Word for a while has been that Mike Leake was looking for a five-year contract worth something in the neighborhood of $80 million. The most recent thing we wrote about him was called The Upcoming Mike Leake Mistake. The Cardinals have now signed Leake to a five-year contract worth exactly $80 million, with a mutual option that won’t be mutually exercised. The Cardinals are without Lance Lynn and John Lackey, and they missed out on David Price and Jason Heyward, so it’s easy to see this as an overpay from a team in an increasingly desperate state. Mike Leake isn’t who you turn to for big, huge upside. He’s Mike Leake. As pitchers go, he’s pretty boring.
Think about it for just one minute, though. It’s fine to have an immediate response. We all have immediate responses. Immediately, nothing seems particularly special about Leake. But the Cardinals have earned some benefit of the doubt, right? They’re not an organization you’d characterize as desperate, or impulsive, or reactionary. They thought their way through this. According to reports, they preferred Leake over Jeff Samardzija. They obviously like Leake enough to give him this sort of long-term guarantee. Let us now attempt to justify this contract. Really, it isn’t that hard.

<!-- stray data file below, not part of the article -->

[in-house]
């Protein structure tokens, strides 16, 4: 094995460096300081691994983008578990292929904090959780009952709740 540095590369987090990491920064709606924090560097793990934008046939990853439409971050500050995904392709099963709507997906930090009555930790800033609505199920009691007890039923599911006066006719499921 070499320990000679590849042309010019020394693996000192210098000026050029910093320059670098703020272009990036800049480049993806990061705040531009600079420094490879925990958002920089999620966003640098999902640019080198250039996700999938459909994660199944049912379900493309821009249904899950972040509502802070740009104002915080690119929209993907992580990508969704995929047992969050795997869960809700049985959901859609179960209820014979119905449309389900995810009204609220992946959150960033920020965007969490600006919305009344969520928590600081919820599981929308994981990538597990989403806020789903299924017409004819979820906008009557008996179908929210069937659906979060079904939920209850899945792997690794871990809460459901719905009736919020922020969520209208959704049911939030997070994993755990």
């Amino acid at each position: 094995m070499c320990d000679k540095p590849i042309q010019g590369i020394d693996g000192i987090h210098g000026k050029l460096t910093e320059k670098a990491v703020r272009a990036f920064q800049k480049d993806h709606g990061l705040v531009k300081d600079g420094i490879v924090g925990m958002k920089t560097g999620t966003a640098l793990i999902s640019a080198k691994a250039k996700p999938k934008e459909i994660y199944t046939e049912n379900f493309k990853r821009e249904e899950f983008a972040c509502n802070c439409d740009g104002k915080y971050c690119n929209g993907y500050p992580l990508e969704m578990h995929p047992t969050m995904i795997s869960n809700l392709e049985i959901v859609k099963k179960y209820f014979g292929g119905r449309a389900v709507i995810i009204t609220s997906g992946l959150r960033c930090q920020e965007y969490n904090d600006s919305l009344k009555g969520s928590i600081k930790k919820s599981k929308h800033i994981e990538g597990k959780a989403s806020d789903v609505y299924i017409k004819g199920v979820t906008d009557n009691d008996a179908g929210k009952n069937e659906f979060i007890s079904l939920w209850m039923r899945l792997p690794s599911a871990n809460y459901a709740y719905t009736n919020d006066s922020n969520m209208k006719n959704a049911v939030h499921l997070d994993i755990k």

Where do we start? I guess we start with the market itself. You might’ve heard the market has been going insane for starting pitchers. You’ve seen the contracts; you’ve read the trade rumors. This is the kind of market that gives, say, five years and $80 million to, say, Mike Leake. Samardzija got a bigger guarantee despite a miserable second half. Johnny Cueto got a way bigger guarantee despite a slightly less miserable second half. The market has been good for pitchers of all stripes, and there just aren’t real bargains to be found. Not like you’d think might be usual. This winter, if you’re looking for an arm for the rotation, you can expect to pay for it.
And the Cardinals were forced into browsing because of the Lynn injury. There are legitimate questions about everyone in their projected rotation, and with Lynn gone, it exposed a certain lack of depth. As much as anything can be needed, the Cardinals needed to find a starting pitcher, which meant they had to go to the market. There wasn’t any way around it.
The market presents two options: you can sign a free agent, or you can trade. The appeal of a free agent is that it only costs you money. When you’re swinging a trade, you might be getting a guy with a smaller contract, but in exchange you have to give up prospects. Prospects can be looked at as money, on paper, but they’re not the same. If you’re giving up prospects for a quality starter, those are potential long-term values. Money, you can deal with losing, to a point.